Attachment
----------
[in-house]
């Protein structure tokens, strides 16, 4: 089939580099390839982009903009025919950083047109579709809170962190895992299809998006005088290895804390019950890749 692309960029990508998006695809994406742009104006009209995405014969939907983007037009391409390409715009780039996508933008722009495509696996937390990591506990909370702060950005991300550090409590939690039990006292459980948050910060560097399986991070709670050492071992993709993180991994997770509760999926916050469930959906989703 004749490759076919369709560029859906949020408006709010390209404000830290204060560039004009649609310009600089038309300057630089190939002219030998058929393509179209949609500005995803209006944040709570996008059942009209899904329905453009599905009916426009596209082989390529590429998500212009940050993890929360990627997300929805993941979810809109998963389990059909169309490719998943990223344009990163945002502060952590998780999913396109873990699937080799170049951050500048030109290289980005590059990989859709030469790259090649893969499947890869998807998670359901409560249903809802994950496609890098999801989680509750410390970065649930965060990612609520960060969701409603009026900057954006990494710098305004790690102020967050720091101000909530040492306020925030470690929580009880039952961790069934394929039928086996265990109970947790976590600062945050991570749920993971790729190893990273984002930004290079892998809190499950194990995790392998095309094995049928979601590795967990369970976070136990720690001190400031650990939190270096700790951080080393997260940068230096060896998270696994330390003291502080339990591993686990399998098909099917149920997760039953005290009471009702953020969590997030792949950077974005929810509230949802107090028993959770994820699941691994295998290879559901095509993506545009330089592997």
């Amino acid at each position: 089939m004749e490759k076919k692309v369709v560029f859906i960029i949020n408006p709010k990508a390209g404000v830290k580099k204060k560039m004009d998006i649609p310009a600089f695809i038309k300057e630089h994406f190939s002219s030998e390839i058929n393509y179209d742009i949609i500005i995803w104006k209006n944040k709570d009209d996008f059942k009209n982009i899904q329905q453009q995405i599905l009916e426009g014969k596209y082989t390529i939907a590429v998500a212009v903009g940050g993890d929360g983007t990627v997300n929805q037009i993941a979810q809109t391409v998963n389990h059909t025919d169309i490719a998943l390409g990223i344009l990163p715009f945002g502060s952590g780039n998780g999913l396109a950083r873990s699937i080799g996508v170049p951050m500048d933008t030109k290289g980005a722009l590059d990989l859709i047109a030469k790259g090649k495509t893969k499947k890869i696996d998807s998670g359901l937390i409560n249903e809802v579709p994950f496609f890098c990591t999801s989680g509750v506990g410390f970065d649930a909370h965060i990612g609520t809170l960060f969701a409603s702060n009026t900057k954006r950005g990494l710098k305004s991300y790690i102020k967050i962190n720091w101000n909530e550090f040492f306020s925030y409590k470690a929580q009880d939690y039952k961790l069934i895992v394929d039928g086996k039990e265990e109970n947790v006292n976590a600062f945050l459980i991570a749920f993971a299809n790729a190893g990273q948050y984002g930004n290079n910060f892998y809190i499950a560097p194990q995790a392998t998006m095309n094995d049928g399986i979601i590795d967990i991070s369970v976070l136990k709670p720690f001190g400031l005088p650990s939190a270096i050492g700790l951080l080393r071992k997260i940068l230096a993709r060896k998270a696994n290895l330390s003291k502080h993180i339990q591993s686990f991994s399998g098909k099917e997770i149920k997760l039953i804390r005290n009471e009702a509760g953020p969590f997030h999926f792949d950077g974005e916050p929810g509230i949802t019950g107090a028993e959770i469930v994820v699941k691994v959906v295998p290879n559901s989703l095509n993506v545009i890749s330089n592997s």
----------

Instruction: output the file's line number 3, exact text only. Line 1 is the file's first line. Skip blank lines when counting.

């Amino acid at each position: 089939m004749e490759k076919k692309v369709v560029f859906i960029i949020n408006p709010k990508a390209g404000v830290k580099k204060k560039m004009d998006i649609p310009a600089f695809i038309k300057e630089h994406f190939s002219s030998e390839i058929n393509y179209d742009i949609i500005i995803w104006k209006n944040k709570d009209d996008f059942k009209n982009i899904q329905q453009q995405i599905l009916e426009g014969k596209y082989t390529i939907a590429v998500a212009v903009g940050g993890d929360g983007t990627v997300n929805q037009i993941a979810q809109t391409v998963n389990h059909t025919d169309i490719a998943l390409g990223i344009l990163p715009f945002g502060s952590g780039n998780g999913l396109a950083r873990s699937i080799g996508v170049p951050m500048d933008t030109k290289g980005a722009l590059d990989l859709i047109a030469k790259g090649k495509t893969k499947k890869i696996d998807s998670g359901l937390i409560n249903e809802v579709p994950f496609f890098c990591t999801s989680g509750v506990g410390f970065d649930a909370h965060i990612g609520t809170l960060f969701a409603s702060n009026t900057k954006r950005g990494l710098k305004s991300y790690i102020k967050i962190n720091w101000n909530e550090f040492f306020s925030y409590k470690a929580q009880d939690y039952k961790l069934i895992v394929d039928g086996k039990e265990e109970n947790v006292n976590a600062f945050l459980i991570a749920f993971a299809n790729a190893g990273q948050y984002g930004n290079n910060f892998y809190i499950a560097p194990q995790a392998t998006m095309n094995d049928g399986i979601i590795d967990i991070s369970v976070l136990k709670p720690f001190g400031l005088p650990s939190a270096i050492g700790l951080l080393r071992k997260i940068l230096a993709r060896k998270a696994n290895l330390s003291k502080h993180i339990q591993s686990f991994s399998g098909k099917e997770i149920k997760l039953i804390r005290n009471e009702a509760g953020p969590f997030h999926f792949d950077g974005e916050p929810g509230i949802t019950g107090a028993e959770i469930v994820v699941k691994v959906v295998p290879n559901s989703l095509n993506v545009i890749s330089n592997s």